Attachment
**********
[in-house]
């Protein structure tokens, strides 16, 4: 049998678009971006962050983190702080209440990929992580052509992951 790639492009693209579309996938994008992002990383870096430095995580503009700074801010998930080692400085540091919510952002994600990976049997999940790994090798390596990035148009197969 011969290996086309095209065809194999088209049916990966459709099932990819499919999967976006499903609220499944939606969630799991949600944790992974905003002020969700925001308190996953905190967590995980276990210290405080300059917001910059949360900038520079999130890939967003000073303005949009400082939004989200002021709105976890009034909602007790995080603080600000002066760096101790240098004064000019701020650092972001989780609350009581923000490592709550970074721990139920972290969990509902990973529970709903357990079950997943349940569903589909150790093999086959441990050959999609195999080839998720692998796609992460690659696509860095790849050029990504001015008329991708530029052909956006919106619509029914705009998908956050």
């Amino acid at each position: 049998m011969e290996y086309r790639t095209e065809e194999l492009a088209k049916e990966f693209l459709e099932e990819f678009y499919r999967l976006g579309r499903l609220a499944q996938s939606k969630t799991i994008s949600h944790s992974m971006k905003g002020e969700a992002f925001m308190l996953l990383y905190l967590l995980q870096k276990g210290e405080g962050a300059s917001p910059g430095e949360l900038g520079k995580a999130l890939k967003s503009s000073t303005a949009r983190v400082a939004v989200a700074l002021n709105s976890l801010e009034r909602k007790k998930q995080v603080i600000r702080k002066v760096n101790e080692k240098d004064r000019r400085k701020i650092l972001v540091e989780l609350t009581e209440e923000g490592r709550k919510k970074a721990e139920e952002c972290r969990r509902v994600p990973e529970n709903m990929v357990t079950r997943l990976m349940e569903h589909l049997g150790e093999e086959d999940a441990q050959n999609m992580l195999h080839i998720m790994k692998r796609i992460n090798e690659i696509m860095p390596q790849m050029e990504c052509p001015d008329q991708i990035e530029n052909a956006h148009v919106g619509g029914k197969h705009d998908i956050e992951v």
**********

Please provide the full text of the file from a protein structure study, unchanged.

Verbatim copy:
[in-house]
């Protein structure tokens, strides 16, 4: 049998678009971006962050983190702080209440990929992580052509992951 790639492009693209579309996938994008992002990383870096430095995580503009700074801010998930080692400085540091919510952002994600990976049997999940790994090798390596990035148009197969 011969290996086309095209065809194999088209049916990966459709099932990819499919999967976006499903609220499944939606969630799991949600944790992974905003002020969700925001308190996953905190967590995980276990210290405080300059917001910059949360900038520079999130890939967003000073303005949009400082939004989200002021709105976890009034909602007790995080603080600000002066760096101790240098004064000019701020650092972001989780609350009581923000490592709550970074721990139920972290969990509902990973529970709903357990079950997943349940569903589909150790093999086959441990050959999609195999080839998720692998796609992460690659696509860095790849050029990504001015008329991708530029052909956006919106619509029914705009998908956050």
């Amino acid at each position: 049998m011969e290996y086309r790639t095209e065809e194999l492009a088209k049916e990966f693209l459709e099932e990819f678009y499919r999967l976006g579309r499903l609220a499944q996938s939606k969630t799991i994008s949600h944790s992974m971006k905003g002020e969700a992002f925001m308190l996953l990383y905190l967590l995980q870096k276990g210290e405080g962050a300059s917001p910059g430095e949360l900038g520079k995580a999130l890939k967003s503009s000073t303005a949009r983190v400082a939004v989200a700074l002021n709105s976890l801010e009034r909602k007790k998930q995080v603080i600000r702080k002066v760096n101790e080692k240098d004064r000019r400085k701020i650092l972001v540091e989780l609350t009581e209440e923000g490592r709550k919510k970074a721990e139920e952002c972290r969990r509902v994600p990973e529970n709903m990929v357990t079950r997943l990976m349940e569903h589909l049997g150790e093999e086959d999940a441990q050959n999609m992580l195999h080839i998720m790994k692998r796609i992460n090798e690659i696509m860095p390596q790849m050029e990504c052509p001015d008329q991708i990035e530029n052909a956006h148009v919106g619509g029914k197969h705009d998908i956050e992951v």